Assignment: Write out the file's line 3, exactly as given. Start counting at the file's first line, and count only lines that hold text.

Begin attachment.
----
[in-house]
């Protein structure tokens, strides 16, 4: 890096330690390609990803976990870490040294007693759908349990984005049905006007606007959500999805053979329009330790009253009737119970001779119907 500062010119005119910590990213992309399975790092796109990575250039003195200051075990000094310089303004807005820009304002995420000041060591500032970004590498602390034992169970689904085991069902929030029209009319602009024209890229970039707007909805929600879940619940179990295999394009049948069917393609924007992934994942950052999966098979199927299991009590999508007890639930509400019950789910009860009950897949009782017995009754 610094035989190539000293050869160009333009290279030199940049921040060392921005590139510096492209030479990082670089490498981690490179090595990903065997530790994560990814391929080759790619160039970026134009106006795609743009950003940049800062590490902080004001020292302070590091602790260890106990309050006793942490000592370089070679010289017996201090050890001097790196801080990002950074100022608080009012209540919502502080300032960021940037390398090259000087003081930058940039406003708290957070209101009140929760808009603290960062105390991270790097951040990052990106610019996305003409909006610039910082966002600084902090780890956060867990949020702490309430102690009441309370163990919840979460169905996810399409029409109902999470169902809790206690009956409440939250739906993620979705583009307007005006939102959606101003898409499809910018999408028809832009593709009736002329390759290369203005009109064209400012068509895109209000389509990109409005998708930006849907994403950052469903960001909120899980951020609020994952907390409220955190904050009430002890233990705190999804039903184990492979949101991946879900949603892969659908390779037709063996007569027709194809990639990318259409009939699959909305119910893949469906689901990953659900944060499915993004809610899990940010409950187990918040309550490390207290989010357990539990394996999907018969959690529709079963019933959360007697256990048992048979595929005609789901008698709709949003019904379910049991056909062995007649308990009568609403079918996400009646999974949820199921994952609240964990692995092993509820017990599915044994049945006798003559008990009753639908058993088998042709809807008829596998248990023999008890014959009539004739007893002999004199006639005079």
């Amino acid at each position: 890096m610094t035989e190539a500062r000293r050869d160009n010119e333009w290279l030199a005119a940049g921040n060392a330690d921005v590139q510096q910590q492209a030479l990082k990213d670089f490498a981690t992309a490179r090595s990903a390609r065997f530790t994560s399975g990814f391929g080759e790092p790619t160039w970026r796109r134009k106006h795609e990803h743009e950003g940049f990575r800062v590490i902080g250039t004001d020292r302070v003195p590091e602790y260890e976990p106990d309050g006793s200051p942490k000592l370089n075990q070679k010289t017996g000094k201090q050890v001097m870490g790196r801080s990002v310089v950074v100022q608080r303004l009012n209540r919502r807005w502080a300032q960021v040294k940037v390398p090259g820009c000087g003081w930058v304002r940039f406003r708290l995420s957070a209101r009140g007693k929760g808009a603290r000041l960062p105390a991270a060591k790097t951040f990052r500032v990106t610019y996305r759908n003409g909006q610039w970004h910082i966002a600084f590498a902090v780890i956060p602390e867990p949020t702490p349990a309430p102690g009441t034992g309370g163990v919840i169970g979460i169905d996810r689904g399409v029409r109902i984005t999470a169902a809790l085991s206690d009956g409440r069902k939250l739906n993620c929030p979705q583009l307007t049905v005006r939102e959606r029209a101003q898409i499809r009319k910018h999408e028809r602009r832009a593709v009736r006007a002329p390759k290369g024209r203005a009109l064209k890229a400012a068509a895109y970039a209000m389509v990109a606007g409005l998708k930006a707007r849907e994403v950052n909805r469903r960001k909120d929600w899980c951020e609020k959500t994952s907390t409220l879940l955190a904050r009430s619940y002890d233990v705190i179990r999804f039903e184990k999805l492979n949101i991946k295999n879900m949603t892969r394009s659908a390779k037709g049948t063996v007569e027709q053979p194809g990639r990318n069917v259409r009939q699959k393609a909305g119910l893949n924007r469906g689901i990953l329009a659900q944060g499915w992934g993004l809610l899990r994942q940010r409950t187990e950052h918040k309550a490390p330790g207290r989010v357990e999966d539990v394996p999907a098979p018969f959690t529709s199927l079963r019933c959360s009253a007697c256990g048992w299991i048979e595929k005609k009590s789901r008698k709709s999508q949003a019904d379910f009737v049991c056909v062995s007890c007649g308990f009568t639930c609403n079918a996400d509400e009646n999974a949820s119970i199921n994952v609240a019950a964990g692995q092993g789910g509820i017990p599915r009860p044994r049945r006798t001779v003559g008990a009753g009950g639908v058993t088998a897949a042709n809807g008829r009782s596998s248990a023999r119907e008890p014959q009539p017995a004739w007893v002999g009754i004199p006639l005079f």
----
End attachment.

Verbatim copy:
């Amino acid at each position: 890096m610094t035989e190539a500062r000293r050869d160009n010119e333009w290279l030199a005119a940049g921040n060392a330690d921005v590139q510096q910590q492209a030479l990082k990213d670089f490498a981690t992309a490179r090595s990903a390609r065997f530790t994560s399975g990814f391929g080759e790092p790619t160039w970026r796109r134009k106006h795609e990803h743009e950003g940049f990575r800062v590490i902080g250039t004001d020292r302070v003195p590091e602790y260890e976990p106990d309050g006793s200051p942490k000592l370089n075990q070679k010289t017996g000094k201090q050890v001097m870490g790196r801080s990002v310089v950074v100022q608080r303004l009012n209540r919502r807005w502080a300032q960021v040294k940037v390398p090259g820009c000087g003081w930058v304002r940039f406003r708290l995420s957070a209101r009140g007693k929760g808009a603290r000041l960062p105390a991270a060591k790097t951040f990052r500032v990106t610019y996305r759908n003409g909006q610039w970004h910082i966002a600084f590498a902090v780890i956060p602390e867990p949020t702490p349990a309430p102690g009441t034992g309370g163990v919840i169970g979460i169905d996810r689904g399409v029409r109902i984005t999470a169902a809790l085991s206690d009956g409440r069902k939250l739906n993620c929030p979705q583009l307007t049905v005006r939102e959606r029209a101003q898409i499809r009319k910018h999408e028809r602009r832009a593709v009736r006007a002329p390759k290369g024209r203005a009109l064209k890229a400012a068509a895109y970039a209000m389509v990109a606007g409005l998708k930006a707007r849907e994403v950052n909805r469903r960001k909120d929600w899980c951020e609020k959500t994952s907390t409220l879940l955190a904050r009430s619940y002890d233990v705190i179990r999804f039903e184990k999805l492979n949101i991946k295999n879900m949603t892969r394009s659908a390779k037709g049948t063996v007569e027709q053979p194809g990639r990318n069917v259409r009939q699959k393609a909305g119910l893949n924007r469906g689901i990953l329009a659900q944060g499915w992934g993004l809610l899990r994942q940010r409950t187990e950052h918040k309550a490390p330790g207290r989010v357990e999966d539990v394996p999907a098979p018969f959690t529709s199927l079963r019933c959360s009253a007697c256990g048992w299991i048979e595929k005609k009590s789901r008698k709709s999508q949003a019904d379910f009737v049991c056909v062995s007890c007649g308990f009568t639930c609403n079918a996400d509400e009646n999974a949820s119970i199921n994952v609240a019950a964990g692995q092993g789910g509820i017990p599915r009860p044994r049945r006798t001779v003559g008990a009753g009950g639908v058993t088998a897949a042709n809807g008829r009782s596998s248990a023999r119907e008890p014959q009539p017995a004739w007893v002999g009754i004199p006639l005079f």